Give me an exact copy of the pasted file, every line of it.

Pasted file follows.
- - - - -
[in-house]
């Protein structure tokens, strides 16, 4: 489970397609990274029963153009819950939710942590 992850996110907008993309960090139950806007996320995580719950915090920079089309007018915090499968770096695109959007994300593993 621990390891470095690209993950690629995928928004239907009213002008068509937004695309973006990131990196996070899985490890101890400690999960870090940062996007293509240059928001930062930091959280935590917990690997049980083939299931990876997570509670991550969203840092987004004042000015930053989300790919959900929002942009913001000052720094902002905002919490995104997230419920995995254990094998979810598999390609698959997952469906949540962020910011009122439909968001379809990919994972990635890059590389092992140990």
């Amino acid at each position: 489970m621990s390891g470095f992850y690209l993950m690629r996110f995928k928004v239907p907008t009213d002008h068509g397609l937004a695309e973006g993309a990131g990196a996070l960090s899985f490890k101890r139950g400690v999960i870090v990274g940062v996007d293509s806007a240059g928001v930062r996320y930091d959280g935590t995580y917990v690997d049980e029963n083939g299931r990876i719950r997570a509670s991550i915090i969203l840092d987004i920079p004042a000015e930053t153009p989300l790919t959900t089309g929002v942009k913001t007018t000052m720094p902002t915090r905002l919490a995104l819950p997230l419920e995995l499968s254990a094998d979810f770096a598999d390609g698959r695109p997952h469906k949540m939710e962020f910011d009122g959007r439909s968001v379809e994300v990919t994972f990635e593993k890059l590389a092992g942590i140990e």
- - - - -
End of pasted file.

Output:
[in-house]
């Protein structure tokens, strides 16, 4: 489970397609990274029963153009819950939710942590 992850996110907008993309960090139950806007996320995580719950915090920079089309007018915090499968770096695109959007994300593993 621990390891470095690209993950690629995928928004239907009213002008068509937004695309973006990131990196996070899985490890101890400690999960870090940062996007293509240059928001930062930091959280935590917990690997049980083939299931990876997570509670991550969203840092987004004042000015930053989300790919959900929002942009913001000052720094902002905002919490995104997230419920995995254990094998979810598999390609698959997952469906949540962020910011009122439909968001379809990919994972990635890059590389092992140990």
């Amino acid at each position: 489970m621990s390891g470095f992850y690209l993950m690629r996110f995928k928004v239907p907008t009213d002008h068509g397609l937004a695309e973006g993309a990131g990196a996070l960090s899985f490890k101890r139950g400690v999960i870090v990274g940062v996007d293509s806007a240059g928001v930062r996320y930091d959280g935590t995580y917990v690997d049980e029963n083939g299931r990876i719950r997570a509670s991550i915090i969203l840092d987004i920079p004042a000015e930053t153009p989300l790919t959900t089309g929002v942009k913001t007018t000052m720094p902002t915090r905002l919490a995104l819950p997230l419920e995995l499968s254990a094998d979810f770096a598999d390609g698959r695109p997952h469906k949540m939710e962020f910011d009122g959007r439909s968001v379809e994300v990919t994972f990635e593993k890059l590389a092992g942590i140990e």